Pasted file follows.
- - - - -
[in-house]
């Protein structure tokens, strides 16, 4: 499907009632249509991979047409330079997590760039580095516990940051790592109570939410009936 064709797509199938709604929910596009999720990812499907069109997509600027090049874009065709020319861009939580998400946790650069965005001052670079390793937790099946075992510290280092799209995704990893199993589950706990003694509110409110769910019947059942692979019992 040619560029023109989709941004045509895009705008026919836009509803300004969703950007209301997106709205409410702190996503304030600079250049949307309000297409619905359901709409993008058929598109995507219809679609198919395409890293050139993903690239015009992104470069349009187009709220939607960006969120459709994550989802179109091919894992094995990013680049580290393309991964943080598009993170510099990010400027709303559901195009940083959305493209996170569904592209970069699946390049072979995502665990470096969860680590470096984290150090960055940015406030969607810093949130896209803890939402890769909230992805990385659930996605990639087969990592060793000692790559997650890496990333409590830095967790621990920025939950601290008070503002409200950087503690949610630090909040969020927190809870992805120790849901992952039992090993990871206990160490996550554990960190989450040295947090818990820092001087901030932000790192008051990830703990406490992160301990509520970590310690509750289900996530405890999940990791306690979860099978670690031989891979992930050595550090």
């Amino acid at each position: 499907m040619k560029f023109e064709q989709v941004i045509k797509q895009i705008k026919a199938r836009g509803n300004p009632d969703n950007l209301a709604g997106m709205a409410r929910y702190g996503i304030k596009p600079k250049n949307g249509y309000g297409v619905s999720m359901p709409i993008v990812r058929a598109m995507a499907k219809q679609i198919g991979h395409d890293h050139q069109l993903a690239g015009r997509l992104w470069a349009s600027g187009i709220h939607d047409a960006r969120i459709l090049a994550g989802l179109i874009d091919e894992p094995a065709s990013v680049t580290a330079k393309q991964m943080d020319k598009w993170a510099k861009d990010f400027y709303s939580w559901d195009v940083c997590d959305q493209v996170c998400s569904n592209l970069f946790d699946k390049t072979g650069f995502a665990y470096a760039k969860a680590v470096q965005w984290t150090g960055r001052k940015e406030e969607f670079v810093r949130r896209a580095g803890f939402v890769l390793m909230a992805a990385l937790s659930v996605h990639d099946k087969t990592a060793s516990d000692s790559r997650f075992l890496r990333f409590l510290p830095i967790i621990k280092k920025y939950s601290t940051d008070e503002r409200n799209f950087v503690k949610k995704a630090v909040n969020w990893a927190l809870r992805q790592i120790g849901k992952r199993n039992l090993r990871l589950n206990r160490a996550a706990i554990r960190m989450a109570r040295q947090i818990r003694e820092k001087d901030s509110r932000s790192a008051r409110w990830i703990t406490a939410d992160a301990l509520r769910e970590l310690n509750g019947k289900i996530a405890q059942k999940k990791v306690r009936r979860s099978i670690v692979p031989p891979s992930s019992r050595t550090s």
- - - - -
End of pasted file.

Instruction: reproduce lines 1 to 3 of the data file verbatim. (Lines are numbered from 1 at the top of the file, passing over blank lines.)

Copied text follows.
[in-house]
């Protein structure tokens, strides 16, 4: 499907009632249509991979047409330079997590760039580095516990940051790592109570939410009936 064709797509199938709604929910596009999720990812499907069109997509600027090049874009065709020319861009939580998400946790650069965005001052670079390793937790099946075992510290280092799209995704990893199993589950706990003694509110409110769910019947059942692979019992 040619560029023109989709941004045509895009705008026919836009509803300004969703950007209301997106709205409410702190996503304030600079250049949307309000297409619905359901709409993008058929598109995507219809679609198919395409890293050139993903690239015009992104470069349009187009709220939607960006969120459709994550989802179109091919894992094995990013680049580290393309991964943080598009993170510099990010400027709303559901195009940083959305493209996170569904592209970069699946390049072979995502665990470096969860680590470096984290150090960055940015406030969607810093949130896209803890939402890769909230992805990385659930996605990639087969990592060793000692790559997650890496990333409590830095967790621990920025939950601290008070503002409200950087503690949610630090909040969020927190809870992805120790849901992952039992090993990871206990160490996550554990960190989450040295947090818990820092001087901030932000790192008051990830703990406490992160301990509520970590310690509750289900996530405890999940990791306690979860099978670690031989891979992930050595550090």
């Amino acid at each position: 499907m040619k560029f023109e064709q989709v941004i045509k797509q895009i705008k026919a199938r836009g509803n300004p009632d969703n950007l209301a709604g997106m709205a409410r929910y702190g996503i304030k596009p600079k250049n949307g249509y309000g297409v619905s999720m359901p709409i993008v990812r058929a598109m995507a499907k219809q679609i198919g991979h395409d890293h050139q069109l993903a690239g015009r997509l992104w470069a349009s600027g187009i709220h939607d047409a960006r969120i459709l090049a994550g989802l179109i874009d091919e894992p094995a065709s990013v680049t580290a330079k393309q991964m943080d020319k598009w993170a510099k861009d990010f400027y709303s939580w559901d195009v940083c997590d959305q493209v996170c998400s569904n592209l970069f946790d699946k390049t072979g650069f995502a665990y470096a760039k969860a680590v470096q965005w984290t150090g960055r001052k940015e406030e969607f670079v810093r949130r896209a580095g803890f939402v890769l390793m909230a992805a990385l937790s659930v996605h990639d099946k087969t990592a060793s516990d000692s790559r997650f075992l890496r990333f409590l510290p830095i967790i621990k280092k920025y939950s601290t940051d008070e503002r409200n799209f950087v503690k949610k995704a630090v909040n969020w990893a927190l809870r992805q790592i120790g849901k992952r199993n039992l090993r990871l589950n206990r160490a996550a706990i554990r960190m989450a109570r040295q947090i818990r003694e820092k001087d901030s509110r932000s790192a008051r409110w990830i703990t406490a939410d992160a301990l509520r769910e970590l310690n509750g019947k289900i996530a405890q059942k999940k990791v306690r009936r979860s099978i670690v692979p031989p891979s992930s019992r050595t550090s």